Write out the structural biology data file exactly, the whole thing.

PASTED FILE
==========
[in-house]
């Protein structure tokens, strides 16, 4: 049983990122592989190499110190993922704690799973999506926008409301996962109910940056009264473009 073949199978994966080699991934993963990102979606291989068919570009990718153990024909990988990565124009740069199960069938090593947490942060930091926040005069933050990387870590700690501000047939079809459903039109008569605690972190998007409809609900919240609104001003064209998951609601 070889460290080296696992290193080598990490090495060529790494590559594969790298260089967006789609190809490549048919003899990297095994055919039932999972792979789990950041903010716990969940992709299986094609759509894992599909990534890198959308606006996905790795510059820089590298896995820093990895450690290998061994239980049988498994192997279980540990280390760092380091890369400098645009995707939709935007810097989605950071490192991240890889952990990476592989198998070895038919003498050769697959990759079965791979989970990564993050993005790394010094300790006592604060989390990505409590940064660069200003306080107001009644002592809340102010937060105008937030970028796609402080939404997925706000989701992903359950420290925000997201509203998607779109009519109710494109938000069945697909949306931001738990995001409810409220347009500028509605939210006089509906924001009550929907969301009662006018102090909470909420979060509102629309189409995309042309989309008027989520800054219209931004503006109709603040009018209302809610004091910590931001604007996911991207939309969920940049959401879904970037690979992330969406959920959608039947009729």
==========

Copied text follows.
[in-house]
């Protein structure tokens, strides 16, 4: 049983990122592989190499110190993922704690799973999506926008409301996962109910940056009264473009 073949199978994966080699991934993963990102979606291989068919570009990718153990024909990988990565124009740069199960069938090593947490942060930091926040005069933050990387870590700690501000047939079809459903039109008569605690972190998007409809609900919240609104001003064209998951609601 070889460290080296696992290193080598990490090495060529790494590559594969790298260089967006789609190809490549048919003899990297095994055919039932999972792979789990950041903010716990969940992709299986094609759509894992599909990534890198959308606006996905790795510059820089590298896995820093990895450690290998061994239980049988498994192997279980540990280390760092380091890369400098645009995707939709935007810097989605950071490192991240890889952990990476592989198998070895038919003498050769697959990759079965791979989970990564993050993005790394010094300790006592604060989390990505409590940064660069200003306080107001009644002592809340102010937060105008937030970028796609402080939404997925706000989701992903359950420290925000997201509203998607779109009519109710494109938000069945697909949306931001738990995001409810409220347009500028509605939210006089509906924001009550929907969301009662006018102090909470909420979060509102629309189409995309042309989309008027989520800054219209931004503006109709603040009018209302809610004091910590931001604007996911991207939309969920940049959401879904970037690979992330969406959920959608039947009729």